I have found colleges normally hire a third party to take care of all the food and drink across the campus, and they hire both people from within the company and students to serve and help at the school in the cafes and cafeterias. 

The students are normally the friendliest because they are just happy to have a job that they don’t have to travel very far for. It’s relatively simple and doesn’t require a high level of fitness. The problem with the students working for this third party is that some of them can be slow and make mistakes that are easy to avoid. Time is money, and the country that coined the phrase obviously lives it. In America, and especially New York, time is a very important commodity. People “save” time and “spend” time as if it were money in the bank. So when an incompetent student takes over a minute to serve a person at a register because they are counting how many chicken tenders the person has, that is when things get annoying to say the least. 

The other kind of staff are the people who are hired by the company to work at the college. I have found that out of all the staff, these are the kind of people who really just couldn’t care less about the students, the college, or how their actions affect the people around them. This isn’t the case with all of them, because a number of them are very kind and can even share a joke or two with you, but there are a select few that really can have an terrible impact on your day, just because they don’t care.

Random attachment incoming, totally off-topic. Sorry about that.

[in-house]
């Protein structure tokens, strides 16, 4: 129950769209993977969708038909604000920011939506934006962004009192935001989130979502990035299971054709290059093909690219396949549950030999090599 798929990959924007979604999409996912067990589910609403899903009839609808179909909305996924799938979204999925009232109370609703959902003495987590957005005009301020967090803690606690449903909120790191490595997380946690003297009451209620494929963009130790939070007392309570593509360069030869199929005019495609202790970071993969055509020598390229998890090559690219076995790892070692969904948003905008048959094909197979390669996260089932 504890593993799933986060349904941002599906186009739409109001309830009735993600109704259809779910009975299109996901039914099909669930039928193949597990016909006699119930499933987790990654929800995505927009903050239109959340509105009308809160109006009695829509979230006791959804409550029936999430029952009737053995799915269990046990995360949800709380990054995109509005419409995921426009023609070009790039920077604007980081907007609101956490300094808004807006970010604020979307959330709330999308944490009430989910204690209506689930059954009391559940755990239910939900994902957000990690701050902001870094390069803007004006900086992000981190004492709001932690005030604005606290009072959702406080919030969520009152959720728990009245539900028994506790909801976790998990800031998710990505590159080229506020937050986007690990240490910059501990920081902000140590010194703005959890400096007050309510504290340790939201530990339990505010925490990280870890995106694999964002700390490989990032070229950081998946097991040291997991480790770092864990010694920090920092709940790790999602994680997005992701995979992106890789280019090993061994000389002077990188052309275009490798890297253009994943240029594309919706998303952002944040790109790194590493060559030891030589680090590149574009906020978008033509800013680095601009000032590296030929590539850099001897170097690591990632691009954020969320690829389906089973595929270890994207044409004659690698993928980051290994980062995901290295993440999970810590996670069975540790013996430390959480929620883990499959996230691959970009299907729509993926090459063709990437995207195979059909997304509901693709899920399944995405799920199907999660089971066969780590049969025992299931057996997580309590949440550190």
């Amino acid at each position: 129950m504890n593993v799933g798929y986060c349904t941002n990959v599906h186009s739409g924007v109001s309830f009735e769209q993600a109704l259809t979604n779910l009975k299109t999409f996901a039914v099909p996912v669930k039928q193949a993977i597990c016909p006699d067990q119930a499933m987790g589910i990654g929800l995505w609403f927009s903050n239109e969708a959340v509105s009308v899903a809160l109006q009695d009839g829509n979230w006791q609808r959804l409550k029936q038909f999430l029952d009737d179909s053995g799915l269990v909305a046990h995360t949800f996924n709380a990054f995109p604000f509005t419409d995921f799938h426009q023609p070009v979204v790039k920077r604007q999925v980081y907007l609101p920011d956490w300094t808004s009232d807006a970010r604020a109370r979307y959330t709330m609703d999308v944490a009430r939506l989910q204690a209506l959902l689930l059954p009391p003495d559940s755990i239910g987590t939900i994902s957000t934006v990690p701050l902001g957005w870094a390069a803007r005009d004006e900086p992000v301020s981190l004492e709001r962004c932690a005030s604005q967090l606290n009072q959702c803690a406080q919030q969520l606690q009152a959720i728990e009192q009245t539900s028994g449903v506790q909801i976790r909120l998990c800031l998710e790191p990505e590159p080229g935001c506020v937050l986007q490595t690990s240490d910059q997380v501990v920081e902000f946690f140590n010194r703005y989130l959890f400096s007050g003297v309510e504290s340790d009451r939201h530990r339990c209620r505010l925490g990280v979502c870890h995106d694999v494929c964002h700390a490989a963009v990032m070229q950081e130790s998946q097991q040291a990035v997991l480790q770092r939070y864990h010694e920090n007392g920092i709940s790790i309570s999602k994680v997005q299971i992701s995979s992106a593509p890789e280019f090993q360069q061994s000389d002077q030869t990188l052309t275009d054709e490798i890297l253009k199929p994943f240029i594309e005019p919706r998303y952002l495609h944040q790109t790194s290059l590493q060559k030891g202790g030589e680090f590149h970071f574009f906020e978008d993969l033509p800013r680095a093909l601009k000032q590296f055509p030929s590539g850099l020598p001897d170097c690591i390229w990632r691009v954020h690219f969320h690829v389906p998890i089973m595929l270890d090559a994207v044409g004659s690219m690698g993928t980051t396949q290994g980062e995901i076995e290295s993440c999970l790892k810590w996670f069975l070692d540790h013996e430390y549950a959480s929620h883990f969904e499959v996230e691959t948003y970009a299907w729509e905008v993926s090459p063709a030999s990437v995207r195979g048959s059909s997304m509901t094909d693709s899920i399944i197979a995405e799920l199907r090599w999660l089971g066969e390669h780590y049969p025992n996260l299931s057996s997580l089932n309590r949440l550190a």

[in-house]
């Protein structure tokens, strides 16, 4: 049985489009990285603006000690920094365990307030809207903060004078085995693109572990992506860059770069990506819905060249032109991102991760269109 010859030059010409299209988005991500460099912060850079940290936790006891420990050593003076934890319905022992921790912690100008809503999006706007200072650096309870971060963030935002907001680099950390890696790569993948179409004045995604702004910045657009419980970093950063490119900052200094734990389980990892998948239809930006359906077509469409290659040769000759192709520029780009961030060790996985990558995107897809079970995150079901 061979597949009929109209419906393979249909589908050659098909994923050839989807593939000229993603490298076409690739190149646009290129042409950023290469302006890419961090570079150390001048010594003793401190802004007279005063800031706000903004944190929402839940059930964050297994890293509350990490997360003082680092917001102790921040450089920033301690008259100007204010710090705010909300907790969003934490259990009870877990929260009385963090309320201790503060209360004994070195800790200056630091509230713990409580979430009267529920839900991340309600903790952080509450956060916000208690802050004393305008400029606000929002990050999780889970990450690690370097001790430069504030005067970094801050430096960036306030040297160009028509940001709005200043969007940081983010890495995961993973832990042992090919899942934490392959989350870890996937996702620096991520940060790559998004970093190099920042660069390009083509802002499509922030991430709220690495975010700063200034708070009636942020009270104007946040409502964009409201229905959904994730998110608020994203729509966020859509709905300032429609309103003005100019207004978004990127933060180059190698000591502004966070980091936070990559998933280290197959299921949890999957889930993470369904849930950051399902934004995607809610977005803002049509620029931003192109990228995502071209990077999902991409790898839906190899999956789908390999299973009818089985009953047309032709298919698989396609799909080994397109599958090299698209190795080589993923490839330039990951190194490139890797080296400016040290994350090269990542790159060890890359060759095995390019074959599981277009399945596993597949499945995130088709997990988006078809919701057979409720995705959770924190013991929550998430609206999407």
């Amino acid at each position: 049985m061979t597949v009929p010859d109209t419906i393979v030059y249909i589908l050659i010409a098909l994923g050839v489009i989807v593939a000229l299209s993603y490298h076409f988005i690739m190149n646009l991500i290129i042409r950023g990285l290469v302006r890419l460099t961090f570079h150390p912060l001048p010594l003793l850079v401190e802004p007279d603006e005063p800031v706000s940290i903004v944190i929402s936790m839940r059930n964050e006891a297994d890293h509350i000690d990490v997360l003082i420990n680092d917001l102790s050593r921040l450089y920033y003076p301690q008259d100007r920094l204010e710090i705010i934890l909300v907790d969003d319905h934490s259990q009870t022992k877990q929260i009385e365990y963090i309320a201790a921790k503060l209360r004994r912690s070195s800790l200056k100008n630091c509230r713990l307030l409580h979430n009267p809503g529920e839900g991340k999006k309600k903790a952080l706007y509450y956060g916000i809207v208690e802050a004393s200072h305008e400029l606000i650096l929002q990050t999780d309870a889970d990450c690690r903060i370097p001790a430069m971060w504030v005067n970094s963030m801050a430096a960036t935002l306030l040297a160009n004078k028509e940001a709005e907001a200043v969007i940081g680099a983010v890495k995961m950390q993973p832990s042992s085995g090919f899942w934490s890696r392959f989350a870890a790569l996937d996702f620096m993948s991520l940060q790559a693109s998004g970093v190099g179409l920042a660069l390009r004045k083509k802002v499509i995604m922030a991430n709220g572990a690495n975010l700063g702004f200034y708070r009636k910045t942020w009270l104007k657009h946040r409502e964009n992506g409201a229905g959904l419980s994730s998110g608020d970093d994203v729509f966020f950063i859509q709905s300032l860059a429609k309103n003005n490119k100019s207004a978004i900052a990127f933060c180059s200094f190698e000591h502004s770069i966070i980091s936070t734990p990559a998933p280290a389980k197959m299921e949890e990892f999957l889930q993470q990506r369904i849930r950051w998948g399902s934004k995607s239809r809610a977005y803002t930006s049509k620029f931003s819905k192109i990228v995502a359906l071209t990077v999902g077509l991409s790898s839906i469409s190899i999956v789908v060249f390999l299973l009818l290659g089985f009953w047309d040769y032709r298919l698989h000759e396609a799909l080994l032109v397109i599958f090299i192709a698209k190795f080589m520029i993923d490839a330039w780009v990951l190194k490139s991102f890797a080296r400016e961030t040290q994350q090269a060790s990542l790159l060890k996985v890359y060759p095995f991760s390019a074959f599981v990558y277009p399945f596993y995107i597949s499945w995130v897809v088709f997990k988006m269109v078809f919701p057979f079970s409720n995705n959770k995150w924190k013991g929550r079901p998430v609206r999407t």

Victory Hall is currently far from the high standard you would expect from a private college, and the staff on one particular day really exemplified the need for change that we will hopefully achieve over the summer of 2014. I go to Victory cafe at least twice a week to get a coffee and often some lunch, and a few weeks ago, I was given the worst customer service I had ever received not only in America, but worldwide. (And I’ve been to France…)

When I arrived there was nobody to be seen, and a student just walked in behind me, picked up a bag of chips and left without paying.

Strike one.

As I was pouring myself a cup of coffee, the staff member came out from the back room with her headphones in and sipping on a smoothie that was dripping onto the floor. I didn’t say anything. It’s a British mentality to just keep calm and carry on.